Ikram has a post on French head-scarves that has generated some intelligent debate. My main feeling on this topic is this: instead of tackling the disease, they are trying to medicate symptoms. I make the same argument about issues like race norming standardized test scores for higher education, though it seems far cheaper in the short term than addressing the root causes (whatever you may think they are), you are deferring a genuine exploration of the deeper issues.
For the French, I think they need to address who they are as a nation, and what norms of public discourse & expression they can accept. As Randy MacDonald notes:
The Muslim minority in France has been integrated; or, at least, as well as any other immigrant minority. 45% of French Muslim men marry non-Muslims; more than half of young Muslims don’t speak their parent’s language at all, having French as their mother tongue; religious practice, all said, is low.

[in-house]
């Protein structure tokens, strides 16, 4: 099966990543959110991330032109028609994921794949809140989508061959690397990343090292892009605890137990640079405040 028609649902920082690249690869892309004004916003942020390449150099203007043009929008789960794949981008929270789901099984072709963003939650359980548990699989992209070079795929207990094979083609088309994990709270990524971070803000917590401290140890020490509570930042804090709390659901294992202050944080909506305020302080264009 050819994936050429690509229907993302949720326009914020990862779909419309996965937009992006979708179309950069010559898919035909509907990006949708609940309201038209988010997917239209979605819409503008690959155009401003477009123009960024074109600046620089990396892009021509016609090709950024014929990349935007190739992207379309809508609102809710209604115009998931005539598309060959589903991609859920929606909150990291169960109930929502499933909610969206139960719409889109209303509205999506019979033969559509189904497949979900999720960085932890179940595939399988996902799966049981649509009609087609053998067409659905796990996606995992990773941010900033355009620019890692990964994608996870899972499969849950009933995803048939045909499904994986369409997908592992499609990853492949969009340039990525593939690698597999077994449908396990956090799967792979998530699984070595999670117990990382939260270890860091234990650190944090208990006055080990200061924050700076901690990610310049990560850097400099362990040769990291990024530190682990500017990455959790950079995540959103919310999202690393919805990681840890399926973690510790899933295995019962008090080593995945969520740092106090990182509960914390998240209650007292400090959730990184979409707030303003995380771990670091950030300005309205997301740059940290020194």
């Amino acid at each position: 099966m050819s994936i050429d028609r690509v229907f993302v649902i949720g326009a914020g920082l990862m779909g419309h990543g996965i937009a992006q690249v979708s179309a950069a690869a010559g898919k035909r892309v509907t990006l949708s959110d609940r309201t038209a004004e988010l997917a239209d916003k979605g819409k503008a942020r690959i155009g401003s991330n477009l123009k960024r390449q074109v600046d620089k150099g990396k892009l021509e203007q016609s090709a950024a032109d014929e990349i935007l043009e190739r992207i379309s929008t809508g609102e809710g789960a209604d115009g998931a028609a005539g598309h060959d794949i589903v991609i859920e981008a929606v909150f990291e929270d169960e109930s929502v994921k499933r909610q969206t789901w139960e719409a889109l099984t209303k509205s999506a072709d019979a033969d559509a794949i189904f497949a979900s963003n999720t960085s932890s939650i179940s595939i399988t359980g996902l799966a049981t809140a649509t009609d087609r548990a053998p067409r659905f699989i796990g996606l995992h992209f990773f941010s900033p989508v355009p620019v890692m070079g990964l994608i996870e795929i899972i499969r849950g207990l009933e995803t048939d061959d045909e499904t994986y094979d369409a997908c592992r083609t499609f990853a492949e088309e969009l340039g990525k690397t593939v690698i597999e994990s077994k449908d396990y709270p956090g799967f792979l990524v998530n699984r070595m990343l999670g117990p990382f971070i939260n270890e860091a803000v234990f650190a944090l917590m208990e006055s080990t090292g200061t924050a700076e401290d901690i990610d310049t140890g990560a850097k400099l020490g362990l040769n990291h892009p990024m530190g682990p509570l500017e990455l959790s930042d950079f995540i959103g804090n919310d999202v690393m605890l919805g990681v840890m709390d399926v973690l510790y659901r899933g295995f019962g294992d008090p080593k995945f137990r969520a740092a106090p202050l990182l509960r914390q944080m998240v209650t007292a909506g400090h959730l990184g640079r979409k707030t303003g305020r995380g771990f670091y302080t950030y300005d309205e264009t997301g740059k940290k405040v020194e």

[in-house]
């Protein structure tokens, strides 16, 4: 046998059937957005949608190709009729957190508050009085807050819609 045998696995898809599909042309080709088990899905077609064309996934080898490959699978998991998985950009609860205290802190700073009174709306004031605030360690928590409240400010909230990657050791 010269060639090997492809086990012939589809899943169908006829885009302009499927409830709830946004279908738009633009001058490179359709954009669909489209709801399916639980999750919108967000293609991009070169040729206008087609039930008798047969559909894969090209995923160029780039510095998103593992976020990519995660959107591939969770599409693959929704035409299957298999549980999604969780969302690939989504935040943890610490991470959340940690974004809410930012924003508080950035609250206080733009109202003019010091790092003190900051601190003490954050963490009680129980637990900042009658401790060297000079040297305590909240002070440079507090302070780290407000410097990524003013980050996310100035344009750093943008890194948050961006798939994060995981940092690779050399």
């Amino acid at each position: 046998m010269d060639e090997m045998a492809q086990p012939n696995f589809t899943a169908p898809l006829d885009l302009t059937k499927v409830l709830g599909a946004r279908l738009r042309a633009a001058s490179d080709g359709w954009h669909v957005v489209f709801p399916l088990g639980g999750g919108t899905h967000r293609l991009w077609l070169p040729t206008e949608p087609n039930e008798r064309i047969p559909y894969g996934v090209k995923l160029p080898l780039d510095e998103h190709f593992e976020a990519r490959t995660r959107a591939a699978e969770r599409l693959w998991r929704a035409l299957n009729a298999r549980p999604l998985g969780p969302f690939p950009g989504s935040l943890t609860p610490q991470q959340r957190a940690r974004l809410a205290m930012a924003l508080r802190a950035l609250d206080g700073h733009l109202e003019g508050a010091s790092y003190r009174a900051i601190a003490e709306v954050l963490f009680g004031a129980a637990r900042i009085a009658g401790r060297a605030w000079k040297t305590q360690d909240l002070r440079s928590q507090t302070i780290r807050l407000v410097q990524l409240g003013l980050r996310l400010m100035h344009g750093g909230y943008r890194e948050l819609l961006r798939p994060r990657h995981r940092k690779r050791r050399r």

1) Muslims believe that the children of Muslim men and non-Muslim women are Muslims. Traditionally they don’t accept the marriage of Muslim women to non-Muslim men.
2) If religious practice is low, the problem seems to be the remainder that are religious, or those who convert to fundamentalist Islam. Religious Catholic youth obviously are not the source of social discord in the same way, so I think the problem is in how fundamentalist strains express themselves in the two confessions.
As I’ve stated before, Christianity is relatively gelded in the First World, Islam on the other hand is not-it has bite along with bark.
On a related note, check out Aziz Poonwalla’s post about his own experience with religious fanaticism. As I’ve pointed out on his blog, he is a member of a sect of a sect of a sect of Islam. Being such a small minority means that Aziz’s group has always found that support of pluralism, toleration and moderation are most profitable for their own well-being. The moral: if you’re going to let in Muslim migrants, persecuted Shia groups, like the Alevi Turks in Germany, might be a better bet than people who come from dominant ruling groups who are more self-assured and used to blurring the boundaries of sacred and secular (like my own family frankly, Sunni Muslims of the Hanafi tradition of sharia, who are in absolute numbers the most numerous in the Muslim world).
Posted by razib at 05:56 PM